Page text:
Recent earning reports from top media companies show U.S. advertising spending is returning with a bang. But not every industry is increasing expenditures, a sign that media and ad companies have some ground to make up before they fully recover.
Industries such as travel, motion pictures and pharmaceuticals have cut ad spending during the first five months of 2010 compared with the year-earlier period, according to Kantar Media, a WPP PLC company that tracks ad spending across TV, print, radio, outdoor and some online.
Ad outlays by travel and tourism companies decreased 9.7% to $1.8 billion during the period while spending by motion picture companies fell 7.5% to $14.7 billion, Kantar says.
A full rebound will take time, says Jon Swallen, Kantar's senior vice president of research.
"It's a two step process," Mr. Swallen says. "Step one is a reversal from declines to increases and the second step for advertisers is to figure out how aggressively do they expand."
Overall, the U.S. ad market is expected to grow 1.1% this year to $149.9 billion, predicts ZenithOptimedia, a media buying firm owned by Publicis Groupe SA.
It has been a quicker-than-expected comeback from one of the advertising world's worst droughts in decades. Ad spending plummeted 12.3% last year, according to Kantar. But the estimated spending for 2011 is still well below the level of 2007, when companies shelled out $177.6 billion on U.S. ads, according to ZenithOptimedia.
Car markers such as General Motors Co., financial services companies and consumer product companies such as Procter & Gamble Co., have helped fuel stronger earnings for media and ad companies by significantly raising their ad expenditures.
But some formerly big ad spenders aren't opening their purse strings yet. And those that are spending are making short-term commitments on media such as TV.
Corporate America hasn't been as eager to make longer-term marketing commitments "like striking 10-year deals to sponsor major sports stadiums," says Rob Jayson president of strategy for Zenith Media. "That would be a real sign of confidence and we haven't seen that yet."
The reasons for the reluctance to spend on advertising vary by industry.
Some ad executives say that movie companies are unusually cautious about spending. After record box office sales last year, when ticket sales increased more than 10%, sales this year have begun to slow thanks in part to a rebounding economy. Year to date ticket sales, as of August 15th, grew 4.5%, according to box-office tracker Hollywood.com .
The conservative stance in spending is expected to continue. "There is a greater fiscal responsibility; the movie studios are saying we don't need to spend that type of money anymore," says Rick Eiserman, chief executive officer of Trailer Park, a Hollywood ad firm that specializes in movie marketing. Mr. Eiserman says he doesn't see a quick comeback.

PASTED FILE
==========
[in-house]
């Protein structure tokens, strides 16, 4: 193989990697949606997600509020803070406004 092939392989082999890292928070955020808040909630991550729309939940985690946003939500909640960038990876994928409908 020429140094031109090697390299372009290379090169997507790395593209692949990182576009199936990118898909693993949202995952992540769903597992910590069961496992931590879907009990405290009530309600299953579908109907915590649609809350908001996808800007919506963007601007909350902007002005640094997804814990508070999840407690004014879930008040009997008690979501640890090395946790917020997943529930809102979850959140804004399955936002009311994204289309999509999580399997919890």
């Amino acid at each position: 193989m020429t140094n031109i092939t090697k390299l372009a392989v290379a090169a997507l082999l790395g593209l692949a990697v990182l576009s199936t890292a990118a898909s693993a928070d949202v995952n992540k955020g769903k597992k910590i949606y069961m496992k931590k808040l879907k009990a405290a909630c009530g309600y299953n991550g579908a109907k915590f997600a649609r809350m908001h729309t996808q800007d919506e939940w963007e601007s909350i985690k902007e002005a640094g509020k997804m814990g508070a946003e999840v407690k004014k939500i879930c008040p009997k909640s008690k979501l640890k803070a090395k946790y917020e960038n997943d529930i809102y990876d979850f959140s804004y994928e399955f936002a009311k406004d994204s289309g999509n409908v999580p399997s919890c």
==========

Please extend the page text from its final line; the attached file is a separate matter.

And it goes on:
Over the past few years, movie studios have shifted more of their ad dollars to online ads and away from more traditional venues such as newspapers.
Pharmaceuticals advertising, which has been surging since 1997 when the Food and Drug Administration relaxed restrictions on drug advertising to consumers, is also smarting. Ad outlays by the drug industry were down 2.8% to $1.84 billion for the first five months, compared with the year ago period, according to Kantar.
Ad executives who work on pharmaceutical campaigns blame the cuts on the lack of big new-drug introductions and heightened congressional scrutiny of drug marketing.
Although retail ad spending is up overall, several companies have continued to cut back on ads, as that industry grapples with lackluster sales and consumer confidence. Kantar data show that Target Corp.'s outlays fell 22.8% to $197.6 million in the first five months of 2010 while Kohl's Corp.'s dropped 10.8% to $124.3 million.
A Target spokeswoman said the company "cannot share specifics about our ad spend past, present or future."
Kohl's declined to comment.
Wal-Mart Stores Inc., which has been a major driver of ad spending increases in the retail category, said last week it is cutting back on ads.
"We changed our advertising strategy and brought media expenditures back in line with historical trends," said Bill Simon, Wal-Mart's U.S. stores chief, during a call with analysts.
The world's largest retailer had increased its ad spending 30.3% to $428.9 million in the first five months of the year, according to Kantar.
A company spokesman declined to comment on how much Wal-Mart would cut.
The retailer's pullback could have a ripple effect since other chains often follow Wal-Mart's lead.
Suzanne Vranica, The Wall Street Journal. August 23, 2010
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